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A who's who of politicians, scientists, environmental and labor leaders, and entrepreneurs met yesterday to discuss ways to make widespread use of clean energy a reality, one week after President Obama committed substantial government spending to renewable energy and energy efficiency with the stroke of his pen.

The panel -- sponsored by the Center for American Progress Action Fund -- included Secretary of Energy Steven Chu, Al Gore, Van Jones and many others. Over the morning's course, they explored the challenges associated with building new infrastructure to deliver clean, affordable energy to our homes and businesses as well as strategies to diminish our nation's thirst for oil.

Though the logistics of moving this issue forward are complicated, moderator Timothy Wirth rightly remarked that we can't just "admire the problem."

Video of the event is worth a view.

Faith and labor community leaders are joining the chorus for clean energy in Kansas, even as that state’s legislators stubbornly stick to the dirty, coal-fired power of the past

The United Steelworkers recently announced their support of the Kansas Blue Green Alliance, made up of environmental and trade groups that endorse development of wind energy as a non-polluting way to achieve jobs and general economic growth.

Also on board the clean train are numerous faith groups united as the Kansas Interfaith Power and Light. They see clean, sustainable energy as a way of practicing environmental stewardship.

A scientist with a cigarette lighter is providing the latest evidence of global warming's dramatic and swift impacts in the Arctic.

Four miles south of the Arctic Circle, Katey Walter has found that melting ice and permafrost are releasing vast amounts of methane -- a greenhouse gas 21 times worse than CO2 as a contributor to climate change.

To prove the point, Walter stoops down to melting pools and flicks her lighter to ignite methane flame jets 20 feet high. It's a "time bomb" that even slightly warmer temperatures could set off, she told the Los Angeles Times.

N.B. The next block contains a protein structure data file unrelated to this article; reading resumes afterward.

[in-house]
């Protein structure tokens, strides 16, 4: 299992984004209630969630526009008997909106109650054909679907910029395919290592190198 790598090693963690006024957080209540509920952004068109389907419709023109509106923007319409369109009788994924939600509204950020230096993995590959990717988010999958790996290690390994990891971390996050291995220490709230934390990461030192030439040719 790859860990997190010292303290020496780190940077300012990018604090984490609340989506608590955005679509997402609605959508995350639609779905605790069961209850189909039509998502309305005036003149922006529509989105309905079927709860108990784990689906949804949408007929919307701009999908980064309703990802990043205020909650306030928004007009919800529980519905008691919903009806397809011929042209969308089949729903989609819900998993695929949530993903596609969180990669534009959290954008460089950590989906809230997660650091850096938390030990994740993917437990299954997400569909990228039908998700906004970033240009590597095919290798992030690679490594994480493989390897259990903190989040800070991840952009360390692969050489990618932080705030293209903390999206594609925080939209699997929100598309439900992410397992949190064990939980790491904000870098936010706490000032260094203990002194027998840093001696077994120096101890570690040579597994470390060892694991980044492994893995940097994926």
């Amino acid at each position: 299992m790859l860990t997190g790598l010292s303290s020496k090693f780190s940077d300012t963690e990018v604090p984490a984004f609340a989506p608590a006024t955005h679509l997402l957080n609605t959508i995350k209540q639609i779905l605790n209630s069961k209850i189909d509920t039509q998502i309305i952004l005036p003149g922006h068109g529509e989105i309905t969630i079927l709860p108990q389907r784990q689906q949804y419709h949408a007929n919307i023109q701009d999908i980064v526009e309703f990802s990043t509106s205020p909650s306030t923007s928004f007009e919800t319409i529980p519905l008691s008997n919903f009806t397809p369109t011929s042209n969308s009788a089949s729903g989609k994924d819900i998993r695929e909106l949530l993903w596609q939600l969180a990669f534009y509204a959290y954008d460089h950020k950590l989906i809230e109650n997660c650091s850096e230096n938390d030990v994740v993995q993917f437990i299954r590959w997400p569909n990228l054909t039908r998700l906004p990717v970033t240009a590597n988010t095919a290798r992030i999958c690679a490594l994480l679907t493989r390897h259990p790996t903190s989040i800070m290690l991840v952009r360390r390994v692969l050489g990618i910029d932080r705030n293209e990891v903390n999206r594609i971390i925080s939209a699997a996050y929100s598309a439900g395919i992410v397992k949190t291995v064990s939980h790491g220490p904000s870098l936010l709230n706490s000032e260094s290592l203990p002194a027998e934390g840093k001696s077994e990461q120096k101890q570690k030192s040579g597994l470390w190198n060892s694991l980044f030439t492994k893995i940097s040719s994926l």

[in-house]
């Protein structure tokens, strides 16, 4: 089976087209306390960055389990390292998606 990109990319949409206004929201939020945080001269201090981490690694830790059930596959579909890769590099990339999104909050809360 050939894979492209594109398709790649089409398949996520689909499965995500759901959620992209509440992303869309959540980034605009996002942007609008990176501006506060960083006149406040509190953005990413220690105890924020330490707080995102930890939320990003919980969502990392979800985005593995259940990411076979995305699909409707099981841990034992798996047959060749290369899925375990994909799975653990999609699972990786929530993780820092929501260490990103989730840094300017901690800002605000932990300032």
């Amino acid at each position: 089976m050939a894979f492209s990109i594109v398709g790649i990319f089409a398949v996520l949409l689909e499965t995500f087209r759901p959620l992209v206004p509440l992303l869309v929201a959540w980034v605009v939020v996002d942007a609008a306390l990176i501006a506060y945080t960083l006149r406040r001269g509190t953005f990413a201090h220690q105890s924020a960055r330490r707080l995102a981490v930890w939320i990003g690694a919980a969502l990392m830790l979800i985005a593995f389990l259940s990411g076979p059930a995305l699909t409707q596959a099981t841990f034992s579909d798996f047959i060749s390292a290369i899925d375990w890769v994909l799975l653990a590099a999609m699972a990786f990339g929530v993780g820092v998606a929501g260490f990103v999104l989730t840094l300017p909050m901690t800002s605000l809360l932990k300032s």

Those oft-repeated words by Justice Louis Brandeis—referring to the importance of transparency and openness—took on a special meaning this week when Earthjustice sued Lysol-maker Reckitt-Benckiser and other household cleaners manufacturing giants for failing to disclose the chemical ingredients in their products and the health risks they pose.

The news on climate change is coming thick and fast these days. Over the weekend, news reports stated scientific studies showed global warming accelerating faster than predicted.  Tuesday, the Environmental Protection Agency (EPA) agreed to take a second look at regulating CO2 from coal-fired power plants as a pollutant, signaling a 180 from the Bush administrati

This column by Earthjustice President Trip Van Noppen appeared in Alternet.

Americans who love to grumble about regulations now have some they can cheer about. The New England Journal of Medicine is reporting that we now live an extra five months, thanks to regulations that have cleaned up air pollution over the last few decades.

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unEARTHED is a forum for the voices and stories of the people behind Earthjustice's work. The views and opinions expressed in this blog do not necessarily represent the opinion or position of Earthjustice or its board, clients, or funders. Learn more about Earthjustice.